AMIDST all the attention on the diseases outbreak in Morobe province, an article on the Evangelical Lutheran church’s view on values was by and large, ignored.
The church secretary, Isaac Teo, had stated at last month’s “Pursuing and promoting excellence in education for a healthy, wealthy and united Papua New Guinea” seminar in Port Moresby that values needed to be taught systematically in schools from Grade Three to 12.
The church had been invited by the Education Department to contribute to the Long Term Development Strategic Plan 2010-50.
Mr Teo had said that PNG, as a society, needed guidance in its human character.
“The people, and most profoundly, teenagers, have lost the values and ideals of our ancestors, Christianity and the Constitution.”
He had defined values as the standards of behaviour that contribute towards a secure life and the continuity of the communities.
“The values keep stability and, therewith, harmony in the communities,” he said.
“The church wishes to see that the values of love, respect, humility, patience, honesty, transparency, and morality become common values.”
More than 1,200 years ago, a warrior king set a precedent.
King Alfred wasn’t called King Alfred the Great for nothing. He was a great warrior and a wise ruler. Around 886 AD, he attempted to blend the Mosaic code with Christian principles and old Germanic customs in his Book of Laws or Dooms.
He inverted the Golden Rule. Instead of “Do unto others as you would they should do unto you”, he adopted the less ambitious principle, “What ye will that other men should not do to you, that do ye not to other men”.
He appended the comment, “By bearing this precept in mind a judge can do justice to all men; he needs no other law-books. Let him think of himself as the plaintiff, and consider what judgment would satisfy him.”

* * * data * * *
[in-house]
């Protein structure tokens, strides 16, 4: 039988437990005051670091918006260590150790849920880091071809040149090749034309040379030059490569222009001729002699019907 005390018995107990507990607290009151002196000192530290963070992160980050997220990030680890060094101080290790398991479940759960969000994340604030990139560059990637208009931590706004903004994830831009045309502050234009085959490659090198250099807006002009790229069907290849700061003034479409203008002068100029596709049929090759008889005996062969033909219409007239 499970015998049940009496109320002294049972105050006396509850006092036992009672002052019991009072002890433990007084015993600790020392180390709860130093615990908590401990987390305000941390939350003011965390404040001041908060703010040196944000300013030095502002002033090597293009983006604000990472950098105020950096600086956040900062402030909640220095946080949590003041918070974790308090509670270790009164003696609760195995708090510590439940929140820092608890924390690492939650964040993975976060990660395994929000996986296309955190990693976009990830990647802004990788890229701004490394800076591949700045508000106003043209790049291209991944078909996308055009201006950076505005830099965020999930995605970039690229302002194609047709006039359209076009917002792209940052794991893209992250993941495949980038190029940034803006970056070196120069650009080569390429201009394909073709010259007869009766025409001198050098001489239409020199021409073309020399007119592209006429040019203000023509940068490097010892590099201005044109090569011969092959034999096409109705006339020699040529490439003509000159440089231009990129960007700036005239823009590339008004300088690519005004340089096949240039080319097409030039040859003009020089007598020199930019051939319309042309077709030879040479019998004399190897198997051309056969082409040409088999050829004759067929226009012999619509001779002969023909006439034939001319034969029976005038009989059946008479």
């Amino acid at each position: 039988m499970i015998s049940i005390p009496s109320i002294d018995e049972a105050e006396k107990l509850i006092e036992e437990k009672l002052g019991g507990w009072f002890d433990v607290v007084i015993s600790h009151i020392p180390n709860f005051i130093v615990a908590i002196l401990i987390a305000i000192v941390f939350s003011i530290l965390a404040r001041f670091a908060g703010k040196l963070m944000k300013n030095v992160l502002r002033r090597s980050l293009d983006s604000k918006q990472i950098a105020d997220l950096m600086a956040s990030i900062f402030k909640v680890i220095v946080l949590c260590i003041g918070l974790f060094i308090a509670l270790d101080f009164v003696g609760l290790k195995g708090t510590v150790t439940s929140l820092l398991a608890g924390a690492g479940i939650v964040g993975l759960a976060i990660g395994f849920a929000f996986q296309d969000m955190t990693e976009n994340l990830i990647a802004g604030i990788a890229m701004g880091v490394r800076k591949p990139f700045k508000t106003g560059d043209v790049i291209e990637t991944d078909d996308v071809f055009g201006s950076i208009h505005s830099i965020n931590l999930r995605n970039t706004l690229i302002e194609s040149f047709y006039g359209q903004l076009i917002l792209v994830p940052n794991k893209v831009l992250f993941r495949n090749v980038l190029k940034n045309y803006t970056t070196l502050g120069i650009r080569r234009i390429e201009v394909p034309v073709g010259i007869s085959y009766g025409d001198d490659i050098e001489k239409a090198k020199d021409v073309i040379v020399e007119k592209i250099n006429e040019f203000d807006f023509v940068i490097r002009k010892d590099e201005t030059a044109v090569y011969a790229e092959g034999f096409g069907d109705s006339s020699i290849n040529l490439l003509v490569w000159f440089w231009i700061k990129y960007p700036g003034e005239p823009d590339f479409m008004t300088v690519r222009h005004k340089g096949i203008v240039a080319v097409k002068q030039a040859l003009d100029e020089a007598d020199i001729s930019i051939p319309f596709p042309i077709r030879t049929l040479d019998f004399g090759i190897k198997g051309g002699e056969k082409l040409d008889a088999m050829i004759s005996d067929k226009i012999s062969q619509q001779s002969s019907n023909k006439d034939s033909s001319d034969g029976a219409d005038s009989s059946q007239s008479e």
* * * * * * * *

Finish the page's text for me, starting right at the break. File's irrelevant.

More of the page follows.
The Laws of Alfred, continually amplified by his successors, grew into that body of customary law administered by the shire and a hundred courts which, under the name of Laws of St Edward the Confessor (his elder brother), the Norman kings undertook to respect, and out of which, with much manipulation by feudal lawyers, the Common Law was founded.
So if one of the most democratically recognised laws was borne out of principles for society and individuals to behave, then perhaps we should study it as a precedent case.
We already have our laws, and as in Alfred’s time, it is at times being manipulated by the legislature with even more new ones.
But going back to its roots, we need to look at three codes: The English Common Law which we have adopted and adapted, The Christian principles and laws of The Bible, and our customary laws and practices.
Papua New Guinea is at a crossroads and needs to take action now. Where cultural values clash with Christian principles, the Golden Rule should come into play; Where Christian principles clash with the Common Law principles, then the Golden Rule should prevail. And to complete the circle, where Common Law values clash with Cultural values, the Golden Rule should apply.
In all these clashes of values, the Golden Rule will stand for justice and fairness in the eyes of God.
As much as possible, the Golden Rule should take precedence over all others.
Goethe, that great German philosopher, took the Golden Rule further. He said: Treat a man as he is, and he will remain as he is, treat a man as he can and should be, and he will become as he can and should be.
“Our children need to be taught the values in a formal socialisation process, which is education, to recognise that life is valuable and it should be taken care of, protected and nurtured by everyone,” Mr Teo said.
“The consequences of losing values are far reaching. When students give too much importance to themselves and their feelings, they grow inattentive to God’s presence, God’s providence and God’s will.
“They let mere instincts for self and towards others increasingly motivate themselves. They act against the better judgment of conscience and sound advice and begin thinking in isolation from others, following feeling and imagination instead of reason.
“They neglect the control and care of their bodies and take to drugs and alcohol and even keep poor hygiene.”Values certainly have far reaching effects.